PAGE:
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Introduction to PR – it’s not smoke and mirrors

By CCIWA Editor 

You want more people to know about your business, it’s values, and what it provides. This is where public relations, commonly called PR, comes in.

The old text book model of PR is creating your message, selecting the channels to transmit it, ensuring your message gets through potential barriers between you and your target audience, ensuring your message remains intact, and there’s a mechanism for your audience to provide feedback.

It is about managing the relationships that impact a business. This model is still relevant today.

Annette Ellis, strategic communications advisor and CEO of Cannings Purple says we need PR because we don’t operate in a vacuum. Many people think public relations is more in the realm of the major corporates, but it can add value to small and medium enterprises.

She says many business people think PR is “smoke and mirrors”. Or they think PR advisors are the ones who “in the case of emergency break glass and put a good spin on something”.

To her, that is an outdated view and now businesses have so many stakeholders that it is an art and a science to get the right message to each person from staff, to customers and suppliers.

Centuries ago, news was spread through the spoken word with town criers. Then newspapers became king. Last century, broadcast technology enabled radio and then television to reach wider audiences.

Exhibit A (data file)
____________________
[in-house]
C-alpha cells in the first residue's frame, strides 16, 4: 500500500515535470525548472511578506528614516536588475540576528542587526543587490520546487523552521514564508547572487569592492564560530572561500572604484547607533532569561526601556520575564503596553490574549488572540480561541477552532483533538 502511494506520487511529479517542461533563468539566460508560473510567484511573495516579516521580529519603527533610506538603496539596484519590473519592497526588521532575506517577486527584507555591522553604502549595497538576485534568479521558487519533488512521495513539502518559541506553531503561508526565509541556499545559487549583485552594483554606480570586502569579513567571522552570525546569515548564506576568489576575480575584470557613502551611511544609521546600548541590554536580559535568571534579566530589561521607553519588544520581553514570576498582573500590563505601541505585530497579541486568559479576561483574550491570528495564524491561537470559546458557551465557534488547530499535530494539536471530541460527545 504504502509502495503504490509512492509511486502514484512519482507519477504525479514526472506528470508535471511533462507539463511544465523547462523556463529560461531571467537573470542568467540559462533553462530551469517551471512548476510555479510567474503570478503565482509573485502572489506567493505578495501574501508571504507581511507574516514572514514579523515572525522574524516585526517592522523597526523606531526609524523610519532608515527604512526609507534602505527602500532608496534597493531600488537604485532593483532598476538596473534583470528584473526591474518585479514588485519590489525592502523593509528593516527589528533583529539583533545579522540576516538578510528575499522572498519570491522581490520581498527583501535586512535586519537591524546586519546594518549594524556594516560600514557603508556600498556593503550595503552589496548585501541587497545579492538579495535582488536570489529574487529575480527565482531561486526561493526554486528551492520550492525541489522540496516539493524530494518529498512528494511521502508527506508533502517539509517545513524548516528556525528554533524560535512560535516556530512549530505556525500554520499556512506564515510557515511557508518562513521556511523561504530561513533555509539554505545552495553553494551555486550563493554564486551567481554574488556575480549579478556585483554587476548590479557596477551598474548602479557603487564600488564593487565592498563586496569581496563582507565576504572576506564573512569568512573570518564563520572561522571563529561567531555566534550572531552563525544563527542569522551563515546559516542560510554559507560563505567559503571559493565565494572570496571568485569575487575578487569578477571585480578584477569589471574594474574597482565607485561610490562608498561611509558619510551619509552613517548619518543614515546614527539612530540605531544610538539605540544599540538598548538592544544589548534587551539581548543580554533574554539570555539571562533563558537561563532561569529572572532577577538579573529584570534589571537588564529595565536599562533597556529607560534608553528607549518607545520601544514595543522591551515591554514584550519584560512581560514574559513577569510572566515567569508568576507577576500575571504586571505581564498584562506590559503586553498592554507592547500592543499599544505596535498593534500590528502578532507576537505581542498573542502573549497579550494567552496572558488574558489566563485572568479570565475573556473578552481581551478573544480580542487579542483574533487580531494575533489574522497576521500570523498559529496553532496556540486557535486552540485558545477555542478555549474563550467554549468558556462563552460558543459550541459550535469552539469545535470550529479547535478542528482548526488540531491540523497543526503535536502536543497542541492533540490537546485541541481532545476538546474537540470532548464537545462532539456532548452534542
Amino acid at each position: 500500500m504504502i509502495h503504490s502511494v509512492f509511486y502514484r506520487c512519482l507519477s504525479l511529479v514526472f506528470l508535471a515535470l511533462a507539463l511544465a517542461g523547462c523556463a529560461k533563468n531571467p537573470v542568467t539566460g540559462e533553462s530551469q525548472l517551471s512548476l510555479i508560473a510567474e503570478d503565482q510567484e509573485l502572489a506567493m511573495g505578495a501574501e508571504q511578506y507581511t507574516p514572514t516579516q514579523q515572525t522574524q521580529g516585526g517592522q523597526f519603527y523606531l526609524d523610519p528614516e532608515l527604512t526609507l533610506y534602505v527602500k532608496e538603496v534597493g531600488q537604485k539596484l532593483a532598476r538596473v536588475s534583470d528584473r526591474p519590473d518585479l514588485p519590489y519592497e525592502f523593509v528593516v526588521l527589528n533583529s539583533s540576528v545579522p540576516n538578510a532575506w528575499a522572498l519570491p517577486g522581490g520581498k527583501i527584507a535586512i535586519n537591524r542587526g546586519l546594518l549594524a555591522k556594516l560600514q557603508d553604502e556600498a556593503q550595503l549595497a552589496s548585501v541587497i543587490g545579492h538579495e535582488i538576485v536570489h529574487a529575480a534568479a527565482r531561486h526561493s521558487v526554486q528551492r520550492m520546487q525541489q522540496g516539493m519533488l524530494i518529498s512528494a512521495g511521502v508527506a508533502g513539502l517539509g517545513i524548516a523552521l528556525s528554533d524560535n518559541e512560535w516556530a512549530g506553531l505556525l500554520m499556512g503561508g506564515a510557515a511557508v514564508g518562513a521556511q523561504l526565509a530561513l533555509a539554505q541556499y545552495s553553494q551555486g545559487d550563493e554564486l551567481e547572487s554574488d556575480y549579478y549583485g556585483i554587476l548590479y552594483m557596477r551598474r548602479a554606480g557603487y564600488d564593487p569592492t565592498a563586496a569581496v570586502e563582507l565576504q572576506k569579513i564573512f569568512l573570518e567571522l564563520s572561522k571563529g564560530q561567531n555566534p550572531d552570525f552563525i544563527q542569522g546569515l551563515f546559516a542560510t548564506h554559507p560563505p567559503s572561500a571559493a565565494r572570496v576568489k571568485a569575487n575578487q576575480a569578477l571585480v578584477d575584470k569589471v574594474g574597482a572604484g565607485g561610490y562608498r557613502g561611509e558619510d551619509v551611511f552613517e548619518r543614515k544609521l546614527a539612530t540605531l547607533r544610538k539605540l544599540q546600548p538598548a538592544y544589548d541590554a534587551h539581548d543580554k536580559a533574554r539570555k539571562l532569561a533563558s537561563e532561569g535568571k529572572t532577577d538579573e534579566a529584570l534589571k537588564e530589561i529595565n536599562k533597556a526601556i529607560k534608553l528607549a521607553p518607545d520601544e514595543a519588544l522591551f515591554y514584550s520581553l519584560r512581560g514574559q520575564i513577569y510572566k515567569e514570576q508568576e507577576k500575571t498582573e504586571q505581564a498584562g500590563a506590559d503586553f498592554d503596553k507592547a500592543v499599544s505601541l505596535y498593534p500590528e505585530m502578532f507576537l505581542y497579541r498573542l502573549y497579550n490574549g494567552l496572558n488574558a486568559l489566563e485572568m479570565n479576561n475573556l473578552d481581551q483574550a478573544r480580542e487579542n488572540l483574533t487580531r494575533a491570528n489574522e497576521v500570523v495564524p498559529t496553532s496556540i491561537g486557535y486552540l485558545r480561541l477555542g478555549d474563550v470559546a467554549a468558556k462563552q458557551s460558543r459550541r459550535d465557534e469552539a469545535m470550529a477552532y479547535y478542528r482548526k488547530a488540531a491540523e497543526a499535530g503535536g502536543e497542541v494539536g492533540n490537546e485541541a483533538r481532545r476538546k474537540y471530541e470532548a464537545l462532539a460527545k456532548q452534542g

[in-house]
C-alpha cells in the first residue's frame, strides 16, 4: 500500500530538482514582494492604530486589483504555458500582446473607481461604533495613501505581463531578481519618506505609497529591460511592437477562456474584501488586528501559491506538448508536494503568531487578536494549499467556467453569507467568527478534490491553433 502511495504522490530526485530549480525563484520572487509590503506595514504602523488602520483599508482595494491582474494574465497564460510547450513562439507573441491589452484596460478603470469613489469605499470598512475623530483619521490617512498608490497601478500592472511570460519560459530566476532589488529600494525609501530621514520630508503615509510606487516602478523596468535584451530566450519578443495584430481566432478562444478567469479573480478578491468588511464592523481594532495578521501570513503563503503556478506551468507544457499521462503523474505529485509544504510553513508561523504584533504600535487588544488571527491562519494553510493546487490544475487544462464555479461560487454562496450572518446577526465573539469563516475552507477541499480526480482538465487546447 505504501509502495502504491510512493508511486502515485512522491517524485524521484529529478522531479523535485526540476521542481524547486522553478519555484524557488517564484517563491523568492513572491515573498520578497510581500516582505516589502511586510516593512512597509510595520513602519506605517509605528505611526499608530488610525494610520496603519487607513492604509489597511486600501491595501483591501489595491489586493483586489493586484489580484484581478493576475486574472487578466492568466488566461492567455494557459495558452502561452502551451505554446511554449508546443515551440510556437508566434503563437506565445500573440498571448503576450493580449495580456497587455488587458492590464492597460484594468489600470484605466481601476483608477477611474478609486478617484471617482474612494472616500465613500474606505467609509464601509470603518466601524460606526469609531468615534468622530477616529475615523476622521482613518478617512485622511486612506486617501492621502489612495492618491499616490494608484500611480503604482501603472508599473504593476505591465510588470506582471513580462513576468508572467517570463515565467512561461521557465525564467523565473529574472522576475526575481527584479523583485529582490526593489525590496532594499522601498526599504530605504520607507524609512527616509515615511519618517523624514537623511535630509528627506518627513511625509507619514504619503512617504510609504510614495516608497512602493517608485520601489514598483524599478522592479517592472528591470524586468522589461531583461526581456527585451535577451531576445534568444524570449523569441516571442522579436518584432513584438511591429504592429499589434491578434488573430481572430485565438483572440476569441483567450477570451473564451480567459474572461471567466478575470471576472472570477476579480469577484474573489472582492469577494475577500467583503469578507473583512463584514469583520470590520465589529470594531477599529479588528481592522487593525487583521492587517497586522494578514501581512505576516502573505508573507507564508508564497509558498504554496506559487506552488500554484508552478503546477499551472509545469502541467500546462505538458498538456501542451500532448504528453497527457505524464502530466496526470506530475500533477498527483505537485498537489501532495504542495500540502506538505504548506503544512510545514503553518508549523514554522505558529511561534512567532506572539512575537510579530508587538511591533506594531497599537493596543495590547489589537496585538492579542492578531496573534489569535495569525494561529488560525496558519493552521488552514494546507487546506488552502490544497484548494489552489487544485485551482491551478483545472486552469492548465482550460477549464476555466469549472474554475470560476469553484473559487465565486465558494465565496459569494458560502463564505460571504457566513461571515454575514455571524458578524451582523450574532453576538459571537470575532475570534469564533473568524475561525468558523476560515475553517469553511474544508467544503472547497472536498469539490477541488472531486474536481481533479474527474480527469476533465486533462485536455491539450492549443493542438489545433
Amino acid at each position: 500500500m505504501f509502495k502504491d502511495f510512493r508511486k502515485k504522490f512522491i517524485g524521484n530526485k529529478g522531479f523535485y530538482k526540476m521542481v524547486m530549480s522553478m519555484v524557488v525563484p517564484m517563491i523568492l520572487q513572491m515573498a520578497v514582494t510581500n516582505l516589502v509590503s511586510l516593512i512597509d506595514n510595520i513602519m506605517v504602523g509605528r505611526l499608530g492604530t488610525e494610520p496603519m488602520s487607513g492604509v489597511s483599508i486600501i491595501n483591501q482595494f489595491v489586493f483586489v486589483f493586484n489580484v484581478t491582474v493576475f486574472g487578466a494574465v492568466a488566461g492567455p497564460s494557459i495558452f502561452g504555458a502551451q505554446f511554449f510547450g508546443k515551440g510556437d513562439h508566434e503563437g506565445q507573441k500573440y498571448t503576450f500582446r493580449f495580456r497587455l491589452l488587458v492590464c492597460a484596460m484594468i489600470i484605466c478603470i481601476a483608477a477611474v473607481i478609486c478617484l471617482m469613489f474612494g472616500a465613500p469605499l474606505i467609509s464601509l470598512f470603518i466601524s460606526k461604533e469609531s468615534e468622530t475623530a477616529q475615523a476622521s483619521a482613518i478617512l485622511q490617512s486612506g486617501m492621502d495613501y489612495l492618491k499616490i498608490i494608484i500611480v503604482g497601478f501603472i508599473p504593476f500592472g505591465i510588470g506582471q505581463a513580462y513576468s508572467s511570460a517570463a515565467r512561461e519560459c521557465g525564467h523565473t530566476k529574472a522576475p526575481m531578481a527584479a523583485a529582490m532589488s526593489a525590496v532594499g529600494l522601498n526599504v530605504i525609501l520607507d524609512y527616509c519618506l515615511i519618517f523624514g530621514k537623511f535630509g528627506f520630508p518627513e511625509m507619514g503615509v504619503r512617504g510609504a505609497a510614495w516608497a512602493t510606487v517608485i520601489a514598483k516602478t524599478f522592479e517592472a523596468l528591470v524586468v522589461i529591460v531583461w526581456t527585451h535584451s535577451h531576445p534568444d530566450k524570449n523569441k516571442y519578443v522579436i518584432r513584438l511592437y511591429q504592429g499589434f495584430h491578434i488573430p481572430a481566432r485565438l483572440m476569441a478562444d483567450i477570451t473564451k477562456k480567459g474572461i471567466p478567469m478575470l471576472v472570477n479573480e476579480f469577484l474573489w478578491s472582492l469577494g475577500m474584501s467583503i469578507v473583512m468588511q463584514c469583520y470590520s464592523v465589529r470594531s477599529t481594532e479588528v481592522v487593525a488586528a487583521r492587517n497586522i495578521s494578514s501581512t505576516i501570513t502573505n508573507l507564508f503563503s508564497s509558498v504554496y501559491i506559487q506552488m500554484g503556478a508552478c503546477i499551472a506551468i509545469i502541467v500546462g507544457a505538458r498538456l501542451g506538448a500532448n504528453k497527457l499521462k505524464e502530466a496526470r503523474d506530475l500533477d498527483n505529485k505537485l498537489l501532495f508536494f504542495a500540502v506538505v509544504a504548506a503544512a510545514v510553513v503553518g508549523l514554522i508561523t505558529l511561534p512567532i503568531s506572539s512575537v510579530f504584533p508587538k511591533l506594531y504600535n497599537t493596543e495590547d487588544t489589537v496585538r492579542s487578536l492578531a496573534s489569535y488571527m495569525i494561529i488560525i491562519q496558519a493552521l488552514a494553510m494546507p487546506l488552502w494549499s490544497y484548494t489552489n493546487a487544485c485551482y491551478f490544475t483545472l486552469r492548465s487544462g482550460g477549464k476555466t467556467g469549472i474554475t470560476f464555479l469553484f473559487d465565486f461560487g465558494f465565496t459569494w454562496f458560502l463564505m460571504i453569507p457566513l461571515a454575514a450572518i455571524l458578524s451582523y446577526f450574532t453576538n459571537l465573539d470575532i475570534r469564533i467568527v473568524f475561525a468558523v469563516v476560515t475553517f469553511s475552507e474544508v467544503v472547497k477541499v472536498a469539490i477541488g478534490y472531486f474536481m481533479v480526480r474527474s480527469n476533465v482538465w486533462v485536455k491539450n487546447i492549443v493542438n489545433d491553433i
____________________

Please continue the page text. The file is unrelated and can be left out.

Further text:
With digital, and more recently social channels, the message can now be specific and targeted. “Therein lies the opportunity for everyone ranging from smaller businesses to large corporates,” Ellis says.

“Previously you had to come up with a campaign and use the shotgun approach to spread your message. Today, using social and digital channels, you can pick who you speak to.

“You can say I want to talk to women over the age of 40 that live in Wanneroo, for example, and with a modest spend you have a high chance of getting to that demographic.

“While the need to communicate hasn’t changed, what has changed is the speed and forensic accuracy with which we can communicate.”

There are three main types of PR, paid, earned and owned.

Paid: This is things like advertising.

Earned: This is where you earn the spread of your message through news channels and journalists. You can use press releases, but the best practice is to build relationships with journalists.

Owned: This is where you can have the greatest impact for the least cost. It is the channels that you own such as social media, website, customer or client databases.

You want more people to know about your business, it’s values, and what it provides. This is where public relations, commonly called PR, comes in.

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